Definitions

The following parameters were compared between the two groups: (1) median dose of propofol; (2) respiratory and circulatory depression; (3) occurrence of body movements requiring discontinuation of the examination; (4) awakening score >8 at the time of leaving the endoscopy room; and (5) awakening score >8 at 2 hours after leaving the endoscopy room. Respiratory depression was defined as an SpO2 <90%. Circulatory depression was defined as an SBP of <90 mmHg and/or an HR <50 bpm. The awakening score was calculated according to the anesthesia recovery score, as shown in Table 1.10-12 The anesthesia recovery score was calculated using the following parameters: (1) motor activity, (2) respiration, (3) SBP, (4) level of consciousness, and (5) SpO2 saturation. Rest cancellation was possible at a recovery score of >8.

Statistical analysis

Continuous variables were expressed as means±standard deviation or as medians and ranges, and categorical variables were expressed as proportions. Continuous and categorical variables were analyzed using t-tests and chi-squared tests, respectively. Statistical significance was set at p<0.05. All statistical analyses were performed using SAS ver. 9.4 (SAS Institute, Cary, NC, USA).

Ethical statements

The study protocol was approved by the Ethics Committee of the Kindai University Faculty of Medicine (IRB No: 30-038). Informed consent was obtained from all the subjects.

RESULTS

The patient characteristics are shown in Table 2. There were no significant differences between the two groups in the male-to-female ratio or median examination time, but there was a significant difference in the average age. Table 3 presents the main results of the study. Overall (n=725), the BIS group received a significantly lower median dose of propofol than the non-BIS group (159.2 mg vs. 167.5 mg; p=0.015). The SpO2 drop was significantly lower in the BIS group than in the non-BIS group (13.7% vs. 20.2%; p=0.023). For patients aged <75 years (n=544), significant differences were found between the two groups in the reduction in SBP (11.3% in the BIS group vs. 17.6% in the non-BIS group; p=0.049), occurrence of body movements (46.8% vs. 43.5%; p=0.036), median dose of propofol (163.2% vs. 172.3%; p=0.027), and reduction in SpO2 (9.9% vs. 18.3%; p=0.006). These significant differences in respiratory and circulatory depression may be due to the age differences between the BIS and non-BIS groups. Patients aged ≥75 years (n=181) in the BIS group were older than those in the non-BIS group (Table 2). There was no significant difference in the propofol doses. Nevertheless, the decrease in HR was significantly lower in the BIS group than in the non-BIS group (1.2% vs. 9.1%; p=0.023). Moreover, the occurrence of body movements was markedly lower in the BIS group than in the non-BIS group (8.5% vs. 39.4%; p<0.001). There were no significant differences between the two groups in the awakening score at the time of leaving the endoscopy room or 2 hours thereafter in both the overall and subgroup analyses.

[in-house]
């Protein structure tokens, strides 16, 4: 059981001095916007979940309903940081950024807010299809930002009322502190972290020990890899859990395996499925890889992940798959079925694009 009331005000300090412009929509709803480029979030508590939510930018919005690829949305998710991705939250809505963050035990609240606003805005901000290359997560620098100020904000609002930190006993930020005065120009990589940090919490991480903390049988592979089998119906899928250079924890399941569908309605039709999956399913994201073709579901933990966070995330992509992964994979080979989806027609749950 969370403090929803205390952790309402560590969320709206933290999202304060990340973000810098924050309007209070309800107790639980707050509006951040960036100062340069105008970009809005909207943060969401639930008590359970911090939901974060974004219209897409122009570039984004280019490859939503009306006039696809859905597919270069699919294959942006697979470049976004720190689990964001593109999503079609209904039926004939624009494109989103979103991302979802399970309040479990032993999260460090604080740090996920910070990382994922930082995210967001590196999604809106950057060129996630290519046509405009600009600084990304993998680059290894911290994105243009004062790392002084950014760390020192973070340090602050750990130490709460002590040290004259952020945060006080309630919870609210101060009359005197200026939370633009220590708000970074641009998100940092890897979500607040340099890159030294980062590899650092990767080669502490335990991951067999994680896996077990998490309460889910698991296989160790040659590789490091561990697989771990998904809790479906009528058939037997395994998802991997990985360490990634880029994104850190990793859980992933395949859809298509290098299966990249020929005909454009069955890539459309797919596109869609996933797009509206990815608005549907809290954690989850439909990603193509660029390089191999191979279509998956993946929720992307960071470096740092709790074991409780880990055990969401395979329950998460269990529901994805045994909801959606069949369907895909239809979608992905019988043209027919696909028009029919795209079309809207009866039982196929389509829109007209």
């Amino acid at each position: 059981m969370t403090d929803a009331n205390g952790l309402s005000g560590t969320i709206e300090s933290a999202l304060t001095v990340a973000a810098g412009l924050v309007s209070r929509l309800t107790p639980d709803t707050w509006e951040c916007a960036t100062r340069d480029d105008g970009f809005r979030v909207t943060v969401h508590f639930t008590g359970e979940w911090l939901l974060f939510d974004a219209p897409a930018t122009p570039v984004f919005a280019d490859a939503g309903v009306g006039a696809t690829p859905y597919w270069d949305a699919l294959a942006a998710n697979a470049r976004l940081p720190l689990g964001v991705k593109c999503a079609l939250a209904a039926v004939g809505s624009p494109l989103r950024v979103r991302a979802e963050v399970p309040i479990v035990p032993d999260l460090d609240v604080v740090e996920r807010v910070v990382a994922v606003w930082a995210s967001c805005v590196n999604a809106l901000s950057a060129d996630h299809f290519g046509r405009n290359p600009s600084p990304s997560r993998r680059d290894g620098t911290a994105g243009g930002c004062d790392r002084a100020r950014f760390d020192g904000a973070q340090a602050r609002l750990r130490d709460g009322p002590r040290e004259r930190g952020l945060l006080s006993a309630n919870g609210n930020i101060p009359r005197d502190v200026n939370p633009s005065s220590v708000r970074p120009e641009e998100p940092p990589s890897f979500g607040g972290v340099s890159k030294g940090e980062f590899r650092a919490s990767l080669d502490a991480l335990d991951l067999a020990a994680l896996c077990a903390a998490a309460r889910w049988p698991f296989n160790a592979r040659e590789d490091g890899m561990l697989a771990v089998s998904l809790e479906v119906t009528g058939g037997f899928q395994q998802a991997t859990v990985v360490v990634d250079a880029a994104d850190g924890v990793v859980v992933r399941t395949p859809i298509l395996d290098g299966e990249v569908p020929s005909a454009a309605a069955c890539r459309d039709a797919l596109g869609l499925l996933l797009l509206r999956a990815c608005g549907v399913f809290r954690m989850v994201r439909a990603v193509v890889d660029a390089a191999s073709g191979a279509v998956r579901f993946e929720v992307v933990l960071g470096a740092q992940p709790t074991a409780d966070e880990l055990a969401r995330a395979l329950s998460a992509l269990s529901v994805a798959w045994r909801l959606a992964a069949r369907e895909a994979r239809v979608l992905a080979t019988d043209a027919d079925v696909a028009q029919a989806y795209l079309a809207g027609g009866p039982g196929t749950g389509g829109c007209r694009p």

DISCUSSION

The BIS monitor was the first electroencephalographic monitor to be approved for clinical use. It monitors brain waves using an electrode attached to the forehead, and the BIS value is calculated by analyzing the electroencephalogram. The BIS value is an estimate of the depth of anesthesia based on various brain wave components (relative β ratio, SynchFastSlow, QUAZI, and burst suppression ratio).8 However, the reference database of brain waves was established using patients anesthetized using isoflurane, thiopental, propofol, or midazolam, combined with nitrous oxide or narcotics.9 Therefore, it is important to confirm the accuracy of BIS values in the presence of other anesthetic agents because BIS value association with the depth of sedation depends on the type of anesthesia used.9
The BIS value is calculated from signals acquired over the previous 60 seconds. Therefore, there is a delay between the value shown on the monitor and the actual value at that moment; hence, it is difficult to base an assessment of the depth of sedation exclusively on the BIS score. Nevertheless, the use of a BIS monitor can help to achieve the optimal depth of sedation by evaluating changes in the BIS value in individual cases. Use of the BIS monitor has been shown to reduce the dose/overdose of anesthetic agents and prevent side effects during surgical anethesia,13-16 lower digestive tract endoscopy, and endoscopic retrograde cholangiopancreatography.7-20